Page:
According to a Feb. 27 OU press release, cash donations were only “31 percent lower than the same time last year,” though no figures were given. The release attributes the drop, which happened in December, to “a volatile stock market, changes in the tax code for charitable giving and significant press stories about OU.” And while donations are down, the release states that pledges total more than $55 million, which will “put the university on track to match the previous year’s giving.”

“In general, cash and pledges combined are actually up year to date over last year (the month of December was cash-down only),” Lauren Brookey, vice president of marketing and communications, wrote in an email to Oklahoma Gazette. “Savings identified earlier in the year materialized in February.”

Gallogly announced at the March 13 board of regents meeting that OU’s Norman campus and Health Sciences Center are now cash-positive. Sophomore Jamelia Reed said many students do not like the way Gallogly handles finances because of how strict he is and because he is so profit-focused.

“David Boren was very progressive with how he spent university money. He was great at investing in projects that we weren’t for sure were going to work, but he really wanted to try,” she said. “[Gallogly] is more like, ‘What’s going to make us money in the end? What’s going to be beneficial for the university and the funding?’ ... With all the new changes to finances at the university, we don’t like [Gallogly].”

‘Culture of fear’

James Gallogly, a former oil executive and major OU donor, is the university’s 14th president. - UNIVERSITY OF OKLAHOMA / PROVIDED
  • University of Oklahoma / provided
  • James Gallogly, a former oil executive and major OU donor, is the university’s 14th president.
After Gallogly was named president, Grillot delivered another letter with more than 500 signatures. The letter congratulates Gallogly and again asks for transparency. While she was “lectured” on her outspokenness, the administration also questioned the value of the international studies college, Grillot said. 

“There was a lot of questioning about the existence of the college of international studies, about our budget, about what the value of study abroad was, about why we have study centers, those sorts of things,” she said. “For many months, I was trying to deal with that, which I felt very much was kind of affected by this background of my having been outspoken.”

Grillot stood her ground with the administration on various aspects of cutting the college’s budget, which she said directly led to her being removed as the dean.

“I felt it was disproportionate and unfair and that it was harmful, particularly to students of color who are students of high financial need. The programs that were being cut were the programs that served them and the financial scholarships that served them,” she said. “I didn’t feel like there was a significant amount of support coming from the administration for those students or for international students. So I continued to resist that internally until the point where they decided to remove me.”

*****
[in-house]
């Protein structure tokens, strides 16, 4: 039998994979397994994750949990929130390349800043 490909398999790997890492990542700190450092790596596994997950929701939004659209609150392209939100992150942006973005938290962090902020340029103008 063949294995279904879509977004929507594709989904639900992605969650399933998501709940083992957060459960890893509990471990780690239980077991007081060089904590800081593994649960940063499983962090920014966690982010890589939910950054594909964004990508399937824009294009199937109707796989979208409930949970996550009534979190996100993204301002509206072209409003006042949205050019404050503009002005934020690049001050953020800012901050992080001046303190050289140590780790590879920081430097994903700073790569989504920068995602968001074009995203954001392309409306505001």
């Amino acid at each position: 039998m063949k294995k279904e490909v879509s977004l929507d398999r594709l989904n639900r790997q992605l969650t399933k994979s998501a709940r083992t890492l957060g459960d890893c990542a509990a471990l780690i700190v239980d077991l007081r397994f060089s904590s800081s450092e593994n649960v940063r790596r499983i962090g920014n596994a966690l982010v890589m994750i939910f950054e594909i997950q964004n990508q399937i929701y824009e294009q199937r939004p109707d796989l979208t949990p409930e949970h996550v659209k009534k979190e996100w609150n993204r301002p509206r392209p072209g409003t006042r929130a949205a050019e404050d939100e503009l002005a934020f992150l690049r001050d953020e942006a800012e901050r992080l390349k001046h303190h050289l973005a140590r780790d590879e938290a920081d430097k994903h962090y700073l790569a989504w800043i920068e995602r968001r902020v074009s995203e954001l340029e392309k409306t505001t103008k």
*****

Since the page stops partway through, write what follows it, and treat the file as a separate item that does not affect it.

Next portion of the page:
Grillot was offered a “substantial amount of money” to resign, sign a nondisclosure agreement and leave the university entirely, but she declined. Instead, she was fired as dean but remained a tenured professor.

“Because I have tenure, they also had to give me an option to just be fired and stay on campus, and so that’s what I chose because there was no way I was going to go away and not tell the story of what happened here,” she said. “What they’re doing is wrong, and what happened to me is wrong. They’ve done it to me and they’ve done it to others, and I’m not just going to sit back and watch them do these things.”

Grillot is now pursuing litigation against the university for violating her First Amendment rights by retaliating against her.

“It’s wrong what they do; it has created and continues to perpetuate a culture of fear on campus,” she said. “There’s a reason why everyone’s afraid. They’re afraid of retaliation.”

Judy Gibbs Robinson, the former adviser for OU Daily, shared a similar story of perceived retaliation through a Feb. 20 Facebook post. An OU employee for more than a decade, she revealed her acceptance of a retirement incentive Jan. 4 “rather than return to a job that had become increasingly intolerable since [she] requested equal pay with a male colleague for the same work.” Gibbs Robinson wrote that she was ignored, so she filed a grievance that she lost due to insufficient evidence.

“After filing a grievance, I was denied teaching assignments and relegated to a section of the entry-level media writing course I once coordinated,” she wrote. “In Student Media, the director told me he wouldn’t level the playing field because he ‘didn’t have to.’ … Ultimately, the toxic environment proved too much. So I got out. I’m still mourning, still trying to understand how my career could have ended this way.”

‘Toxic environment’

Grillot also said the university has been a toxic place for the entire campus community. This semester alone, the university faced four racist acts on and off campus, none of which resulted in disciplinary action.

“[Students] that reach out to me are still very concerned about the climate on campus,” Grillot said. “They’re concerned about their safety. They have been and they continue to be about their safety, about their well-being, about their mental health, about their stress levels. It’s been a toxic place, and people can feel it; it’s palpable on campus.”